There isn't a defining moment Lawrence High senior Ekow Boye-Doe can point to as a shift toward becoming a better football player.
Instead, it was a gradual process that’s paid off in the summer prior to his senior season.
A two-way player at receiver and cornerback, Boye-Doe has received scholarship offers from Missouri State, Northern Iowa and Northwest Missouri State in the past month.
For him, it’s just a sign that all of his hard work is being rewarded.
“He’s kind of evolved into a really good football player,” Lawrence coach Dirk Wedd said. “You could start seeing it last year. He caught the ball really well. He started playing corner the way we thought. He’s probably a Div. I corner.”
Boye-Doe, who was listed at 6-foot, 149-pounds last year, made 21 catches for 330 yards and three touchdowns during his junior season. Even if defensive back is his likely landing spot at the collegiate level, the Lions count on him for production at receiver because of his explosiveness.
“He touches the ball and something good happens,” Wedd said.
Boye-Doe started attracting attention from college coaches when he participated in individual camps at Kansas State, Northwest Missouri State and the Sharp Performance Kansas combine.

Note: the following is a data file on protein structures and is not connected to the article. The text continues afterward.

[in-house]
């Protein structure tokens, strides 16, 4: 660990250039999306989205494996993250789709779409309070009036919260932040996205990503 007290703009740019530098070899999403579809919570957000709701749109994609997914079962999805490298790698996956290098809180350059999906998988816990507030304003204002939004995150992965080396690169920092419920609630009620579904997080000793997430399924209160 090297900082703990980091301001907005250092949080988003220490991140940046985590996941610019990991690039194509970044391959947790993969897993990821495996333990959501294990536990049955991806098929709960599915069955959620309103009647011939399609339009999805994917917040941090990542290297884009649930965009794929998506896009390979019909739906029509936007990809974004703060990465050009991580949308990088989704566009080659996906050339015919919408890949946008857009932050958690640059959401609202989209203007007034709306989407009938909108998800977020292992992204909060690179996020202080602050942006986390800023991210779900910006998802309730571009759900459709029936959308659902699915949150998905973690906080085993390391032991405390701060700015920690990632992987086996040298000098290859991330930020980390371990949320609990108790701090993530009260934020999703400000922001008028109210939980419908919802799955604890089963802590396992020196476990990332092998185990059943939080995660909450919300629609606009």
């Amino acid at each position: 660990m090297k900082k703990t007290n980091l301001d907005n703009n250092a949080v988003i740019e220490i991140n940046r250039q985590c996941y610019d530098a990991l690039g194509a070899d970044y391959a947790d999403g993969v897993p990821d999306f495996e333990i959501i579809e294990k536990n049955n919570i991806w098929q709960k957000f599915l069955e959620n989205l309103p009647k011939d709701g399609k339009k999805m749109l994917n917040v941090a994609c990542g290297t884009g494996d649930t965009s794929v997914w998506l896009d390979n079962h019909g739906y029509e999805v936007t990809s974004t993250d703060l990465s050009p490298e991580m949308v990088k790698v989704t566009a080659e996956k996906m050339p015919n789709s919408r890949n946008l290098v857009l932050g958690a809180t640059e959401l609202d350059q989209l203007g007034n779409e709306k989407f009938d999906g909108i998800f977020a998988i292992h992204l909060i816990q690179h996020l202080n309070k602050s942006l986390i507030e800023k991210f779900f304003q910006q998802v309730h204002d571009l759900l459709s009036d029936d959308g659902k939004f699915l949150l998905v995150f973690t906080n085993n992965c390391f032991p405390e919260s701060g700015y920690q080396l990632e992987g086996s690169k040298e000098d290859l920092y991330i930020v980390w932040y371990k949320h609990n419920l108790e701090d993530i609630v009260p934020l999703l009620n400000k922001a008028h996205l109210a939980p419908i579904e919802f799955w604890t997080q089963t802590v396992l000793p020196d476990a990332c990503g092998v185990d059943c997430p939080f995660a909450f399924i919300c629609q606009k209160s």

With around 600 players at the Sharp combine, which was held at the end of April, Boye-Doe ranked second in an agility drill and 10th in vertical leap. He was clocked at 4.38 seconds in the 40-yard dash at the Northwest Missouri State camp.
“He’s going to blow up,” Wedd said. “If he has a good fall, he can play at a very, very high level. There’s a lot of phone calls (from college coaches) right now saying we’re going to follow him. It’ll be exciting for him, but he’s got to do it out on the field.”
Boye-Doe said he started noticing improvements on the field during the summer after his sophomore year. He credited his weight training with Fred Roll, and once his confidence started building, his mindset on the field became more aggressive.
“He’s as long as all get out,” Wedd said. “He’s got a nose for the ball. He’s going to hit you. He was a little shy as a sophomore. As a junior, we started saying, ‘You know, he’s a tough kid.’”
“I was little bit soft sophomore year and freshman year, for sure,” Boye-Doe added with a laugh. “But it’s changed.”
That change has helped the Lions become a better team on both sides of the ball. They surprised opponents last season with a strong start to the year, finishing with a 6-4 record.
Boye-Doe, who has been playing football since the second grade, has embraced his upcoming senior season. He said he feels “more in control” on the field, especially on an offense that will return several starters.
“I’ve always wanted to play football, but probably like sophomore year was when I was really attacking it,” Boye-Doe said. “I was really starting to work for it.”
Boye-Doe is happy with his progress, especially his recent college offers. But that only drives him to put more hours into his training on the field and in the weight room.
“I mean I think I’ve for sure worked for it,” Boye-Doe said, “and I’m just going to keep working.”